Successful they are, so far, and definitely an enhancement of the genius loci of her hotel. And Sciò isn’t alone in arranging such events for her guests. The past few years have seen a shift in the evolution of the hotel experience, with owners and managers delivering connections with people and ideas that lend a new immediacy and intimacy to their stays. Some borrow from the mega-cultural conference model, such as the Summit Series or Ted Talks (in 2016, hotel brand Marriott actually partnered with Ted to host fellows giving talks about topics such as the power of travel, which have so far taken place at Marriott-branded properties in London, Seattle, Abu Dhabi and Bangkok). Others have looked at the way private members’ clubs have curated such connections for years – think of the events programmes of Soho House members, which have always included film screenings, readings, book launches and the like. And in some cases, as with Il Pellicano, there are shades of the 17th- and 18th-century concept of the salon, updated for a generation of digital natives whose awareness of local culture, not to mention cults of personality – for artists and art dealers, filmmakers, novelists, chefs, publicists, dilettante socialites – has been vastly expanded thanks to Instagram. In the shaded area of the Venn diagram where cultural curiosity, the inclination to self-improvement, the desire for exceptional access and (let us be frank) a measure of good old-fashioned social aspiration meet, there is a sweet spot that is these hoteliers’ target.
Call it content, or programming, if you like; that’s what most of the hoteliers are calling it. “Director of content” and “director of programming” are titles one sees with increasing frequency across the breadth of the world’s fine hotels. Sciò’s full title is, in fact, vice president and creative director of Pellicano Hotels Group – which also includes La Posta Vecchia, the former J Paul Getty estate in Palo Laziale, near Rome, where last May she launched another buzzy event: the MiniMaxi series, a hedonistic weekend intended to convene a cross-section of recognisable names from the worlds of art, fashion, design and media, at which a very Déjeuner sur l’Herbe sort of afternoon in the beautiful grounds is followed by a black-tie candlelit dinner and dancing in La Posta Vecchia’s grand vaulted dining room.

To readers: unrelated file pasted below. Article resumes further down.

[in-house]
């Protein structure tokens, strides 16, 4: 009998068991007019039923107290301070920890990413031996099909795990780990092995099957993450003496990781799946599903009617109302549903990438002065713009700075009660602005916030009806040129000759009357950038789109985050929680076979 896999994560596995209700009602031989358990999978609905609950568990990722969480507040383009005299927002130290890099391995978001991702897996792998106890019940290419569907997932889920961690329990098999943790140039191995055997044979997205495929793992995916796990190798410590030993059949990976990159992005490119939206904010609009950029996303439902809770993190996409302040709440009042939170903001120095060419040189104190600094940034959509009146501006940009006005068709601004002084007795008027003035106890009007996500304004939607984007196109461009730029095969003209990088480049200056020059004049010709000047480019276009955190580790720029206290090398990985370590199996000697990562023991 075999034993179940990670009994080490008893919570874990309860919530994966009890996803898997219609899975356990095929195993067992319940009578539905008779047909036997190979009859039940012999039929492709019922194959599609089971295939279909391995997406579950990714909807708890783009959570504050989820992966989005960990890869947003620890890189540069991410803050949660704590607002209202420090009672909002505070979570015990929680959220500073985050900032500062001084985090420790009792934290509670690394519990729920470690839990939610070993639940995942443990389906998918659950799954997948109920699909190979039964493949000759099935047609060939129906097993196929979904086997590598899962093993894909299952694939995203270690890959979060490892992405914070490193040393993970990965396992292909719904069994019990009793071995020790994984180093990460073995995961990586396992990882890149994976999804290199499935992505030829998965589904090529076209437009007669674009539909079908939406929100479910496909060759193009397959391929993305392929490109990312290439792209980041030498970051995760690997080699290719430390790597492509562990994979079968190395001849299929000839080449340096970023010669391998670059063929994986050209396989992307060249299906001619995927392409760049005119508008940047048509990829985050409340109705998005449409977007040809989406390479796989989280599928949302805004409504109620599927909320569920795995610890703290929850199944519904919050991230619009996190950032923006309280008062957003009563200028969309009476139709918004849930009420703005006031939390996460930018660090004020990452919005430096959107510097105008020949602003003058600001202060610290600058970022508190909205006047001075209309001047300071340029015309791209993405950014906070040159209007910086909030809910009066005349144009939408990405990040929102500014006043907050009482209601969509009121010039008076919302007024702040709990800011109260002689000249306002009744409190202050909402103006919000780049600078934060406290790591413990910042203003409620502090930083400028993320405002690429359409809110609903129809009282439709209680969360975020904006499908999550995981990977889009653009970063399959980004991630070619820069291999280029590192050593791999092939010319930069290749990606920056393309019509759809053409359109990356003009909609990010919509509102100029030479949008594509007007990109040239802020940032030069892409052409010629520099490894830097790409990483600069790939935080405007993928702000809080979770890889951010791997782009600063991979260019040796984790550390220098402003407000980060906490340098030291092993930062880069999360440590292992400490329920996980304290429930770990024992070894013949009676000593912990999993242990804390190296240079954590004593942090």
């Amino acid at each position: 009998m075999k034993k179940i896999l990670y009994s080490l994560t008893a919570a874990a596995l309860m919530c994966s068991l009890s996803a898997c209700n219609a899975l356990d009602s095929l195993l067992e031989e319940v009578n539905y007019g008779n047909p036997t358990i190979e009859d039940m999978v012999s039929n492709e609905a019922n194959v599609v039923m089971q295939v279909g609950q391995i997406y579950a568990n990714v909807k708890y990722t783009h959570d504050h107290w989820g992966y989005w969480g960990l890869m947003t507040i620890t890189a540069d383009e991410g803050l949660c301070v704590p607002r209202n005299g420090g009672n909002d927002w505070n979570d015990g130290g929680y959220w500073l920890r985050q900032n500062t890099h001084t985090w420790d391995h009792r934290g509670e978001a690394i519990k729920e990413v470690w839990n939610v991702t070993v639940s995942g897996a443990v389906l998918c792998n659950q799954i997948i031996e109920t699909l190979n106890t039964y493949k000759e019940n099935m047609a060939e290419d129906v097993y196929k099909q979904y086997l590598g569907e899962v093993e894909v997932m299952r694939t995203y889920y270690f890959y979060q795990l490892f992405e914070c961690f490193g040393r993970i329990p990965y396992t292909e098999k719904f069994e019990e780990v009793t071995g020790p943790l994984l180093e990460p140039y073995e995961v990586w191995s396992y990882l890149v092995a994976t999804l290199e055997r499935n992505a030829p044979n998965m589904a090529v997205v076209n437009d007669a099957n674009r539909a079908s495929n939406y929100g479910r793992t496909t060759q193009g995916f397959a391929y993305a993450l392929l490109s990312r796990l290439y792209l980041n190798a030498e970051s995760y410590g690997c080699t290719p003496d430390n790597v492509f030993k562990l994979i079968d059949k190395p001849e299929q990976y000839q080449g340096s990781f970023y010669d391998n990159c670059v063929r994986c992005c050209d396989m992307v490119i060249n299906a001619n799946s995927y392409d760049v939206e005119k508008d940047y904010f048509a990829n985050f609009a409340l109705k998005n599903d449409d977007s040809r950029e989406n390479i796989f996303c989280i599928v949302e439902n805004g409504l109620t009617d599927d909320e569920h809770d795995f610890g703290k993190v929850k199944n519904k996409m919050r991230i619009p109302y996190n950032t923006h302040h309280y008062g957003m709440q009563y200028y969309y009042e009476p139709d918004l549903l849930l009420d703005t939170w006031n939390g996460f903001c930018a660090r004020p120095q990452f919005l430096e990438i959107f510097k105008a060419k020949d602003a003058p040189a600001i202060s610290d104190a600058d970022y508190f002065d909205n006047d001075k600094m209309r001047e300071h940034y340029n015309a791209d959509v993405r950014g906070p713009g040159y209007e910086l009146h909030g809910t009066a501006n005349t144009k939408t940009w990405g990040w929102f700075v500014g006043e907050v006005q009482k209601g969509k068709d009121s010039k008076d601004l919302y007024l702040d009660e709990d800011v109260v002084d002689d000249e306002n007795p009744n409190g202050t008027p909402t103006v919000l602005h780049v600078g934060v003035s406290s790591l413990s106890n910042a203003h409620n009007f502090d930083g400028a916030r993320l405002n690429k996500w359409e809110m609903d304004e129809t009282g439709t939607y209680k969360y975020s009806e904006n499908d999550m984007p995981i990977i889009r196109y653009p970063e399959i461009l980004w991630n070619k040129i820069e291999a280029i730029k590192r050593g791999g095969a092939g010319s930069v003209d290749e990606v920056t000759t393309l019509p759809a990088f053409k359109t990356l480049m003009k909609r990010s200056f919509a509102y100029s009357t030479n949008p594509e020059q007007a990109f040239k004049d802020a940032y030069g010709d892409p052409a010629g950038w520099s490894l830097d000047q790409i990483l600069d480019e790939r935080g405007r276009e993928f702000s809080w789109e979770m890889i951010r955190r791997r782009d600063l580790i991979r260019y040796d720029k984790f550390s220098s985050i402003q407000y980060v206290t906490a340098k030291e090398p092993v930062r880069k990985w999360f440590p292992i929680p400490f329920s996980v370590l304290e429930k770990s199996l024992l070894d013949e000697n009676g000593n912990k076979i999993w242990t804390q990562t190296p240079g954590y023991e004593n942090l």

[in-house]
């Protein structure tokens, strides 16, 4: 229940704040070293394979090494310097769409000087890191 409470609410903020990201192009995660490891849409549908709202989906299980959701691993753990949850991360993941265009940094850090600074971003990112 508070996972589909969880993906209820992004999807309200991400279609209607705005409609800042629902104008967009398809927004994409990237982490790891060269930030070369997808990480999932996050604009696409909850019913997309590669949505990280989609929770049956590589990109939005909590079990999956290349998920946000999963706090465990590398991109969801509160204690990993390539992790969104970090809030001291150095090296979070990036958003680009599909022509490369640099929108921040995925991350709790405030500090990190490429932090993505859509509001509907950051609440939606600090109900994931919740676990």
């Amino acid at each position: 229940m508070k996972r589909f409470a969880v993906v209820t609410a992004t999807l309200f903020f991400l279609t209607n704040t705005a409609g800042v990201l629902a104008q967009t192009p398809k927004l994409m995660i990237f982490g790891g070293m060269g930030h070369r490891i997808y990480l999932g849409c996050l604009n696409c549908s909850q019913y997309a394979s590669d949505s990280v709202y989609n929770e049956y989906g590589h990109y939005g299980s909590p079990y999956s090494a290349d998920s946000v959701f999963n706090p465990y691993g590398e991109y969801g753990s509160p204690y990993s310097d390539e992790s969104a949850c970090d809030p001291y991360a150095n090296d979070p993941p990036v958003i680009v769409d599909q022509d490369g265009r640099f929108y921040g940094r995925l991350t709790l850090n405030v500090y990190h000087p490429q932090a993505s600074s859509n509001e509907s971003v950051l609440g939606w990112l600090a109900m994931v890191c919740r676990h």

Not surprisingly, local culture often shapes the form this content takes and the function it serves. At The Upper House in Hong Kong, the Up Close series of speakers skews to art, fashion, design and architecture – all touch points both for its affluent global clientele and for the worldly, celebrity-conscious locals who use The Upper House’s public spaces like living rooms (including a stunning 40th-floor space with fireplace designed by André Fu – called, in fact, the Living Room). They’re a great hit with hotel guests, but, says general manager Marcel Thoma, “the locals tend to come to our events to be in the orbit of the famous person. They arrive, meet and briefly chat, get their picture and go. They’re not necessarily interested in really interacting on a topic.” This has, he notes, resulted in Q&A sessions of varied success among the featured guests, who have included Victoria Beckham, Phillip Lim and Tom Dixon. (One unexpected hit: the architect Thomas Heatherwick, ostensibly there to discuss his rejuvenation of the Pacific Place development, who instead captivated guests with his thoughts on travel, art and life in London, among other extemporaneous topics.)